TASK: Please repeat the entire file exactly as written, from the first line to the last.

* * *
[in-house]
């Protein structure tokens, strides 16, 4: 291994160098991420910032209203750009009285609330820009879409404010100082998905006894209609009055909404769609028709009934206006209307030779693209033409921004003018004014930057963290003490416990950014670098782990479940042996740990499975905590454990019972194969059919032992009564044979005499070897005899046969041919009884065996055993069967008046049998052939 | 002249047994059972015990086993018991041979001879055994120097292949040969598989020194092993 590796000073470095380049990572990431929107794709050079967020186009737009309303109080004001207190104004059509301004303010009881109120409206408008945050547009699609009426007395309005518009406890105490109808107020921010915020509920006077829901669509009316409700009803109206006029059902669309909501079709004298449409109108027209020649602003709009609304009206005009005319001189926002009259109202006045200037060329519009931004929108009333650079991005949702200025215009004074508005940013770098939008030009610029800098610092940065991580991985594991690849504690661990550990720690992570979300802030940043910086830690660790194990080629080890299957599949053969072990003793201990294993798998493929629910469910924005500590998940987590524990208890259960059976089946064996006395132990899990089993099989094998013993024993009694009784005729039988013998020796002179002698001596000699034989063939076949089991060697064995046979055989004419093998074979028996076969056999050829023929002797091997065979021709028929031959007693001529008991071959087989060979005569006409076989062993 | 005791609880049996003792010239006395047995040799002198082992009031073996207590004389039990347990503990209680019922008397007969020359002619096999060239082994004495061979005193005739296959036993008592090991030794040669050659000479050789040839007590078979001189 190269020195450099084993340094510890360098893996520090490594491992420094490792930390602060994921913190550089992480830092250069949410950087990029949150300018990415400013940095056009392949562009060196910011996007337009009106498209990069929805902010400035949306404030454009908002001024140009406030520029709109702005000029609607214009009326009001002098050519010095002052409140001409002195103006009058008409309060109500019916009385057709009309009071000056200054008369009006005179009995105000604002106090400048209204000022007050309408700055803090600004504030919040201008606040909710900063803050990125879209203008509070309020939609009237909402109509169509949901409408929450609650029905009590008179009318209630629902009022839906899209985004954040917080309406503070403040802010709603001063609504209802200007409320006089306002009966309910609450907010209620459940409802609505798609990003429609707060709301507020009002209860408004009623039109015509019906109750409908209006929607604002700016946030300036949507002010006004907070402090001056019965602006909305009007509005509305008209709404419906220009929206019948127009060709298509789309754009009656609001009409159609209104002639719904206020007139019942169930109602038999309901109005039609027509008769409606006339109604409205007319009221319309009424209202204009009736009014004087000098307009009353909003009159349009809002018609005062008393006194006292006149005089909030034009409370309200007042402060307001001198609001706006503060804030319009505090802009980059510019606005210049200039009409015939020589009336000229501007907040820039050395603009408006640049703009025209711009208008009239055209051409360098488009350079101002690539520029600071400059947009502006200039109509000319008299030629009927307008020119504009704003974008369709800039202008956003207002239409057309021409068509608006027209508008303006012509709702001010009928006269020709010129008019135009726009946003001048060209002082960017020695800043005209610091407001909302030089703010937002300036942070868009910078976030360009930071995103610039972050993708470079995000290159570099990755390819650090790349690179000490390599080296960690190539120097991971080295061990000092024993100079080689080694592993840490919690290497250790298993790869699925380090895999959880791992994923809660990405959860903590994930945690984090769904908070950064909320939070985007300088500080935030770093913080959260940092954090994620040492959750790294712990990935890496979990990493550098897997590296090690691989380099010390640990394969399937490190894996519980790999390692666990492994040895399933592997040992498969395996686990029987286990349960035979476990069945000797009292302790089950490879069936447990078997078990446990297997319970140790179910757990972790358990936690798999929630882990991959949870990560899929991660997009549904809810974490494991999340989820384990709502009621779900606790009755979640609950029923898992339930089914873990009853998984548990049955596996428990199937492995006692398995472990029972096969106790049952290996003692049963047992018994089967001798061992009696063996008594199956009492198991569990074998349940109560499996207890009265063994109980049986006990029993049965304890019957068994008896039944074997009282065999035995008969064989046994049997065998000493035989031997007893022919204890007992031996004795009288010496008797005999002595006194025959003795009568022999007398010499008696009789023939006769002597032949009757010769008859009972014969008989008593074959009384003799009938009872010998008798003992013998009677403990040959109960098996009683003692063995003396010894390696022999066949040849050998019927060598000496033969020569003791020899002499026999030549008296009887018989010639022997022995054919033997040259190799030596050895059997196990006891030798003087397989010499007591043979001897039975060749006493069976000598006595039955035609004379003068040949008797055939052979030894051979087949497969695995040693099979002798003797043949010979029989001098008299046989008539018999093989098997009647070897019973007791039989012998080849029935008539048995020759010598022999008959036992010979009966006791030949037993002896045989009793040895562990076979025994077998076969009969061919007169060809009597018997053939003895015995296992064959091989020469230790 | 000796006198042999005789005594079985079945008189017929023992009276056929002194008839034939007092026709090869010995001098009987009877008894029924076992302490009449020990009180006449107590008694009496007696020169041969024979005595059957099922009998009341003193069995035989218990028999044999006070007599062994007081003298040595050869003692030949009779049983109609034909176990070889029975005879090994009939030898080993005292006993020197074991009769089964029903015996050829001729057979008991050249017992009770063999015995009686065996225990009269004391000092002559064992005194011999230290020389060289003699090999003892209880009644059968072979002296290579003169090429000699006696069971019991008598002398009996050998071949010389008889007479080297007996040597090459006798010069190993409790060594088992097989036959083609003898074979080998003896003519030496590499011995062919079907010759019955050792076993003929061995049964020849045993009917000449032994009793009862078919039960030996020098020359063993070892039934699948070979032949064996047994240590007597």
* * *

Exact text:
[in-house]
């Protein structure tokens, strides 16, 4: 291994160098991420910032209203750009009285609330820009879409404010100082998905006894209609009055909404769609028709009934206006209307030779693209033409921004003018004014930057963290003490416990950014670098782990479940042996740990499975905590454990019972194969059919032992009564044979005499070897005899046969041919009884065996055993069967008046049998052939 | 002249047994059972015990086993018991041979001879055994120097292949040969598989020194092993 590796000073470095380049990572990431929107794709050079967020186009737009309303109080004001207190104004059509301004303010009881109120409206408008945050547009699609009426007395309005518009406890105490109808107020921010915020509920006077829901669509009316409700009803109206006029059902669309909501079709004298449409109108027209020649602003709009609304009206005009005319001189926002009259109202006045200037060329519009931004929108009333650079991005949702200025215009004074508005940013770098939008030009610029800098610092940065991580991985594991690849504690661990550990720690992570979300802030940043910086830690660790194990080629080890299957599949053969072990003793201990294993798998493929629910469910924005500590998940987590524990208890259960059976089946064996006395132990899990089993099989094998013993024993009694009784005729039988013998020796002179002698001596000699034989063939076949089991060697064995046979055989004419093998074979028996076969056999050829023929002797091997065979021709028929031959007693001529008991071959087989060979005569006409076989062993 | 005791609880049996003792010239006395047995040799002198082992009031073996207590004389039990347990503990209680019922008397007969020359002619096999060239082994004495061979005193005739296959036993008592090991030794040669050659000479050789040839007590078979001189 190269020195450099084993340094510890360098893996520090490594491992420094490792930390602060994921913190550089992480830092250069949410950087990029949150300018990415400013940095056009392949562009060196910011996007337009009106498209990069929805902010400035949306404030454009908002001024140009406030520029709109702005000029609607214009009326009001002098050519010095002052409140001409002195103006009058008409309060109500019916009385057709009309009071000056200054008369009006005179009995105000604002106090400048209204000022007050309408700055803090600004504030919040201008606040909710900063803050990125879209203008509070309020939609009237909402109509169509949901409408929450609650029905009590008179009318209630629902009022839906899209985004954040917080309406503070403040802010709603001063609504209802200007409320006089306002009966309910609450907010209620459940409802609505798609990003429609707060709301507020009002209860408004009623039109015509019906109750409908209006929607604002700016946030300036949507002010006004907070402090001056019965602006909305009007509005509305008209709404419906220009929206019948127009060709298509789309754009009656609001009409159609209104002639719904206020007139019942169930109602038999309901109005039609027509008769409606006339109604409205007319009221319309009424209202204009009736009014004087000098307009009353909003009159349009809002018609005062008393006194006292006149005089909030034009409370309200007042402060307001001198609001706006503060804030319009505090802009980059510019606005210049200039009409015939020589009336000229501007907040820039050395603009408006640049703009025209711009208008009239055209051409360098488009350079101002690539520029600071400059947009502006200039109509000319008299030629009927307008020119504009704003974008369709800039202008956003207002239409057309021409068509608006027209508008303006012509709702001010009928006269020709010129008019135009726009946003001048060209002082960017020695800043005209610091407001909302030089703010937002300036942070868009910078976030360009930071995103610039972050993708470079995000290159570099990755390819650090790349690179000490390599080296960690190539120097991971080295061990000092024993100079080689080694592993840490919690290497250790298993790869699925380090895999959880791992994923809660990405959860903590994930945690984090769904908070950064909320939070985007300088500080935030770093913080959260940092954090994620040492959750790294712990990935890496979990990493550098897997590296090690691989380099010390640990394969399937490190894996519980790999390692666990492994040895399933592997040992498969395996686990029987286990349960035979476990069945000797009292302790089950490879069936447990078997078990446990297997319970140790179910757990972790358990936690798999929630882990991959949870990560899929991660997009549904809810974490494991999340989820384990709502009621779900606790009755979640609950029923898992339930089914873990009853998984548990049955596996428990199937492995006692398995472990029972096969106790049952290996003692049963047992018994089967001798061992009696063996008594199956009492198991569990074998349940109560499996207890009265063994109980049986006990029993049965304890019957068994008896039944074997009282065999035995008969064989046994049997065998000493035989031997007893022919204890007992031996004795009288010496008797005999002595006194025959003795009568022999007398010499008696009789023939006769002597032949009757010769008859009972014969008989008593074959009384003799009938009872010998008798003992013998009677403990040959109960098996009683003692063995003396010894390696022999066949040849050998019927060598000496033969020569003791020899002499026999030549008296009887018989010639022997022995054919033997040259190799030596050895059997196990006891030798003087397989010499007591043979001897039975060749006493069976000598006595039955035609004379003068040949008797055939052979030894051979087949497969695995040693099979002798003797043949010979029989001098008299046989008539018999093989098997009647070897019973007791039989012998080849029935008539048995020759010598022999008959036992010979009966006791030949037993002896045989009793040895562990076979025994077998076969009969061919007169060809009597018997053939003895015995296992064959091989020469230790 | 000796006198042999005789005594079985079945008189017929023992009276056929002194008839034939007092026709090869010995001098009987009877008894029924076992302490009449020990009180006449107590008694009496007696020169041969024979005595059957099922009998009341003193069995035989218990028999044999006070007599062994007081003298040595050869003692030949009779049983109609034909176990070889029975005879090994009939030898080993005292006993020197074991009769089964029903015996050829001729057979008991050249017992009770063999015995009686065996225990009269004391000092002559064992005194011999230290020389060289003699090999003892209880009644059968072979002296290579003169090429000699006696069971019991008598002398009996050998071949010389008889007479080297007996040597090459006798010069190993409790060594088992097989036959083609003898074979080998003896003519030496590499011995062919079907010759019955050792076993003929061995049964020849045993009917000449032994009793009862078919039960030996020098020359063993070892039934699948070979032949064996047994240590007597």